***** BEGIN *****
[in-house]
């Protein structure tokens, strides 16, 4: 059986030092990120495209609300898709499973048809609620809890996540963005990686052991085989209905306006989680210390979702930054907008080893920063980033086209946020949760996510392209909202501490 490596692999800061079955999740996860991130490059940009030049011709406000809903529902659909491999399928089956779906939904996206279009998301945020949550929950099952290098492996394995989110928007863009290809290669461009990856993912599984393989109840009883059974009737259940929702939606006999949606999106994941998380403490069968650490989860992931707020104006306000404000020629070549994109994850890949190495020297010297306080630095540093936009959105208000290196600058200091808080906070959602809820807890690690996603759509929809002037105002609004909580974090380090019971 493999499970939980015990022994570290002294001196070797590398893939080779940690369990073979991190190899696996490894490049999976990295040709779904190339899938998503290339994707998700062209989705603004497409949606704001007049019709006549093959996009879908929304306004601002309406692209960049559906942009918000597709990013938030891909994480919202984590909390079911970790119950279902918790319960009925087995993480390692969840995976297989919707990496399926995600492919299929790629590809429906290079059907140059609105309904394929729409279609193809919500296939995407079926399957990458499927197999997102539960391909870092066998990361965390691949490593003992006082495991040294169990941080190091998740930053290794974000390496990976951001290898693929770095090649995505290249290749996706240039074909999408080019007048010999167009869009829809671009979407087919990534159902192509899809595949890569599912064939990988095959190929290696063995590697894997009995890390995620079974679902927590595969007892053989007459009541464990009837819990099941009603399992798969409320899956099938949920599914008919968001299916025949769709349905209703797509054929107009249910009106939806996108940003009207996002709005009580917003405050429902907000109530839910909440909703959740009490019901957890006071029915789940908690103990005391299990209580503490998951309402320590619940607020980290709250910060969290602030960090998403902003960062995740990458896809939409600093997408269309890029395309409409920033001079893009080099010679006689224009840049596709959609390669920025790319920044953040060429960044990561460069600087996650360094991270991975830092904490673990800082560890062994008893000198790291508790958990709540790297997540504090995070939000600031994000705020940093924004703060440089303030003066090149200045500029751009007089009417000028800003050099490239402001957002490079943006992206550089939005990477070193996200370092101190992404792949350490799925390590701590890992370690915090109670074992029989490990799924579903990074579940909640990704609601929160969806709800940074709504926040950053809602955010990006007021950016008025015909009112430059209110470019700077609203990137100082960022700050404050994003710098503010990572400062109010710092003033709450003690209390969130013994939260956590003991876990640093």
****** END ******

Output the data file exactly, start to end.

[in-house]
């Protein structure tokens, strides 16, 4: 059986030092990120495209609300898709499973048809609620809890996540963005990686052991085989209905306006989680210390979702930054907008080893920063980033086209946020949760996510392209909202501490 490596692999800061079955999740996860991130490059940009030049011709406000809903529902659909491999399928089956779906939904996206279009998301945020949550929950099952290098492996394995989110928007863009290809290669461009990856993912599984393989109840009883059974009737259940929702939606006999949606999106994941998380403490069968650490989860992931707020104006306000404000020629070549994109994850890949190495020297010297306080630095540093936009959105208000290196600058200091808080906070959602809820807890690690996603759509929809002037105002609004909580974090380090019971 493999499970939980015990022994570290002294001196070797590398893939080779940690369990073979991190190899696996490894490049999976990295040709779904190339899938998503290339994707998700062209989705603004497409949606704001007049019709006549093959996009879908929304306004601002309406692209960049559906942009918000597709990013938030891909994480919202984590909390079911970790119950279902918790319960009925087995993480390692969840995976297989919707990496399926995600492919299929790629590809429906290079059907140059609105309904394929729409279609193809919500296939995407079926399957990458499927197999997102539960391909870092066998990361965390691949490593003992006082495991040294169990941080190091998740930053290794974000390496990976951001290898693929770095090649995505290249290749996706240039074909999408080019007048010999167009869009829809671009979407087919990534159902192509899809595949890569599912064939990988095959190929290696063995590697894997009995890390995620079974679902927590595969007892053989007459009541464990009837819990099941009603399992798969409320899956099938949920599914008919968001299916025949769709349905209703797509054929107009249910009106939806996108940003009207996002709005009580917003405050429902907000109530839910909440909703959740009490019901957890006071029915789940908690103990005391299990209580503490998951309402320590619940607020980290709250910060969290602030960090998403902003960062995740990458896809939409600093997408269309890029395309409409920033001079893009080099010679006689224009840049596709959609390669920025790319920044953040060429960044990561460069600087996650360094991270991975830092904490673990800082560890062994008893000198790291508790958990709540790297997540504090995070939000600031994000705020940093924004703060440089303030003066090149200045500029751009007089009417000028800003050099490239402001957002490079943006992206550089939005990477070193996200370092101190992404792949350490799925390590701590890992370690915090109670074992029989490990799924579903990074579940909640990704609601929160969806709800940074709504926040950053809602955010990006007021950016008025015909009112430059209110470019700077609203990137100082960022700050404050994003710098503010990572400062109010710092003033709450003690209390969130013994939260956590003991876990640093």